Being able to do a spinning armbar against a static opponent doesn't really prepare you for a dynamic one.
        I would say in my example doing a 1000 turkish get ups would better prepare you for a match than a 1000 arm bars against a static dummy.

        Comment


          #5
          If you already have a decent base in what you are studying, then videos and books can be a helpful tool.

          Comment


            #6
            I'm not for one second thinking that sparring isn't probably the most important part of martial arts training. I'm not saying you could replace any of this training with online videos however... Lets go back to your example with the arm bar. You've drilled it on your dummy 1000 times every day, you have a grasp on how that technique works. Now you take it into sparring and you try applying it on a human, the fellows not going to be compliant, he's not just going to let you perform it on him so yeah, you're going to adjust yourself and adjust the technique you've just learned while you're sparring in order to actually get it to work but you do know the technique and at least the basic principles behind it.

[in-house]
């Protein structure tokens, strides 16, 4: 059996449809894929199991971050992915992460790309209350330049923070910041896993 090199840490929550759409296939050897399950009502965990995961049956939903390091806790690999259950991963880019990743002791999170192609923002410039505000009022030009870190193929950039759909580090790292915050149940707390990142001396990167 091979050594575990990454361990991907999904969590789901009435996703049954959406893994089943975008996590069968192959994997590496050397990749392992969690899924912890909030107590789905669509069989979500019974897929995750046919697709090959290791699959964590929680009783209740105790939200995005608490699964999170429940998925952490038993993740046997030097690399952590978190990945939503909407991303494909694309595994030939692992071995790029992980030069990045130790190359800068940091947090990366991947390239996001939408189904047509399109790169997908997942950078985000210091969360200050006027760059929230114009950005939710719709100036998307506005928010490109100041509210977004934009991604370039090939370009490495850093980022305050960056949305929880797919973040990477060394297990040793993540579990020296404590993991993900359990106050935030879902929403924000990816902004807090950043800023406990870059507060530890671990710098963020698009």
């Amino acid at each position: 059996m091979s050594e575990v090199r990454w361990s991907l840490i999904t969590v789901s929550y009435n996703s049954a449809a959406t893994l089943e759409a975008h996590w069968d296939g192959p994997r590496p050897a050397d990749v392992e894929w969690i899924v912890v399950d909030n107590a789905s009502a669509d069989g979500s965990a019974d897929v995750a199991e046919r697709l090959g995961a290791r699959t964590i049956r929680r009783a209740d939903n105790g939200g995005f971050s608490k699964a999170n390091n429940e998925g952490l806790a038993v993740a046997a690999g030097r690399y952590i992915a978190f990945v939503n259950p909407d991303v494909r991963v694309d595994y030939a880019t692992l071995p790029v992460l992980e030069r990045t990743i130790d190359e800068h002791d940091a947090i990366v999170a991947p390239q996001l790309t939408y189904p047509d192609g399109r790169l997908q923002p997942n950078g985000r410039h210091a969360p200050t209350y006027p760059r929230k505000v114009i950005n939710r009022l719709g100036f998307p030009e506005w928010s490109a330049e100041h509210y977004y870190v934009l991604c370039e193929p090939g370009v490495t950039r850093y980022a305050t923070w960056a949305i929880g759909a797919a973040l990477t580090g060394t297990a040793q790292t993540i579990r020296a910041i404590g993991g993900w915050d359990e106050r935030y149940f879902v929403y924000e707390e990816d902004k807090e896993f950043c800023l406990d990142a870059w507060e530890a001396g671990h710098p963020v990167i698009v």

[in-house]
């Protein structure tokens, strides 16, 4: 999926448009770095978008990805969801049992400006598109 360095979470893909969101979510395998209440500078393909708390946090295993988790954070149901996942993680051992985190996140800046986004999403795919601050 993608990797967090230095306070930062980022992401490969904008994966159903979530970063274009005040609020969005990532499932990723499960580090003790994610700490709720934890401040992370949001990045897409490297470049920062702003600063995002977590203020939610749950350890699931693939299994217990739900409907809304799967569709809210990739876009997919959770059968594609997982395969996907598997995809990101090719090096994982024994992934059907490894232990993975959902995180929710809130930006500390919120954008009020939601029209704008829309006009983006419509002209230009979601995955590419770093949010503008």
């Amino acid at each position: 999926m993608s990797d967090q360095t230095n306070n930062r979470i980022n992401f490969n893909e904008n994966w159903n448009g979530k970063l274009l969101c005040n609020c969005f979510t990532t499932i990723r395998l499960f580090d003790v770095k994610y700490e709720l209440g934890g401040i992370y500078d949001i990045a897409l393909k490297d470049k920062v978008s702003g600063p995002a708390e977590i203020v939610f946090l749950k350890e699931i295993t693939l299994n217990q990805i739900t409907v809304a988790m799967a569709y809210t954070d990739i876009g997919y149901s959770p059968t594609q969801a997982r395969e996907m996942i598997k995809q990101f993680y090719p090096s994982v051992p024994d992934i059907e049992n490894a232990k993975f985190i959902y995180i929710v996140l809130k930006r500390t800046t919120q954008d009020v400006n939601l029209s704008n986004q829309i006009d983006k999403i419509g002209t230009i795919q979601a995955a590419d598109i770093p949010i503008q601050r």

Is this really all that different from how we learn at the gym. I mean when I learn a technique off of my instructor, a jab for example, we hit a pad, the air or a bag. We drill it until we have a good grasp of how it works, why it works and all the other basic mechanics of it. However you don't learn how to actually use it until you actually spar with it and you have the pressure of someone trying to hit you or being non-compliant.

            Now what I'm saying is, see the second video down in my OP. The basic combinations, would it not be worth the time practicing it at home, against the air and against the bag... Then when I go back to the gym and it comes to the time for sparring, wouldn't I still be able to attempt to apply the base principle of the techniques or combinations against the sparring partner, with a few adjustments for having a live opponent. Have I still not learned something useful to take with me and adjust it to fit in the gym?